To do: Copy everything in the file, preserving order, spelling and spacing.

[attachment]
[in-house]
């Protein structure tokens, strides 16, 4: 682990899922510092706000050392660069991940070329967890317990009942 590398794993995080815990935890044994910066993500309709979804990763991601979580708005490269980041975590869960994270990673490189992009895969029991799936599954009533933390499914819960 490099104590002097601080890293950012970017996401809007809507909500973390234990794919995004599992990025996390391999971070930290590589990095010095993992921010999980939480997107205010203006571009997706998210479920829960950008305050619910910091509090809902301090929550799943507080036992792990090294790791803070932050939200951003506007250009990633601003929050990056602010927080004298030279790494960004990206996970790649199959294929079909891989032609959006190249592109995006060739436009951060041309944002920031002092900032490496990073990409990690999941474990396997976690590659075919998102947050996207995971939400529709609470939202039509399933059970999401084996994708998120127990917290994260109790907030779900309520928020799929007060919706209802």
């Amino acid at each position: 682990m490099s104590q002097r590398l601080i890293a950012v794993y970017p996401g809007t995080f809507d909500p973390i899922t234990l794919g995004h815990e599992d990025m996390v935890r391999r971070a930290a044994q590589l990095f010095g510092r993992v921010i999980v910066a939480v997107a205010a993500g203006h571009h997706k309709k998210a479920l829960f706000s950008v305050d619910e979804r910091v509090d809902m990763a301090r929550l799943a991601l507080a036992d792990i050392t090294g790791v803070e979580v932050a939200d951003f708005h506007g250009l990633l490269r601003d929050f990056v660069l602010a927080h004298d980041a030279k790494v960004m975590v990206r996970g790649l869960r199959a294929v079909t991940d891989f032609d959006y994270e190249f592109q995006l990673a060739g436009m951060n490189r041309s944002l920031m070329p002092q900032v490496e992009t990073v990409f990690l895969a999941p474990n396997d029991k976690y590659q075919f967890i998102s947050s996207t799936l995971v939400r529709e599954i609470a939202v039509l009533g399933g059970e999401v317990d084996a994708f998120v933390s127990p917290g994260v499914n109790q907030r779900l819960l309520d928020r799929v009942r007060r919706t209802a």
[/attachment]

[in-house]
């Protein structure tokens, strides 16, 4: 682990899922510092706000050392660069991940070329967890317990009942 590398794993995080815990935890044994910066993500309709979804990763991601979580708005490269980041975590869960994270990673490189992009895969029991799936599954009533933390499914819960 490099104590002097601080890293950012970017996401809007809507909500973390234990794919995004599992990025996390391999971070930290590589990095010095993992921010999980939480997107205010203006571009997706998210479920829960950008305050619910910091509090809902301090929550799943507080036992792990090294790791803070932050939200951003506007250009990633601003929050990056602010927080004298030279790494960004990206996970790649199959294929079909891989032609959006190249592109995006060739436009951060041309944002920031002092900032490496990073990409990690999941474990396997976690590659075919998102947050996207995971939400529709609470939202039509399933059970999401084996994708998120127990917290994260109790907030779900309520928020799929007060919706209802």
């Amino acid at each position: 682990m490099s104590q002097r590398l601080i890293a950012v794993y970017p996401g809007t995080f809507d909500p973390i899922t234990l794919g995004h815990e599992d990025m996390v935890r391999r971070a930290a044994q590589l990095f010095g510092r993992v921010i999980v910066a939480v997107a205010a993500g203006h571009h997706k309709k998210a479920l829960f706000s950008v305050d619910e979804r910091v509090d809902m990763a301090r929550l799943a991601l507080a036992d792990i050392t090294g790791v803070e979580v932050a939200d951003f708005h506007g250009l990633l490269r601003d929050f990056v660069l602010a927080h004298d980041a030279k790494v960004m975590v990206r996970g790649l869960r199959a294929v079909t991940d891989f032609d959006y994270e190249f592109q995006l990673a060739g436009m951060n490189r041309s944002l920031m070329p002092q900032v490496e992009t990073v990409f990690l895969a999941p474990n396997d029991k976690y590659q075919f967890i998102s947050s996207t799936l995971v939400r529709e599954i609470a939202v039509l009533g399933g059970e999401v317990d084996a994708f998120v933390s127990p917290g994260v499914n109790q907030r779900l819960l309520d928020r799929v009942r007060r919706t209802a």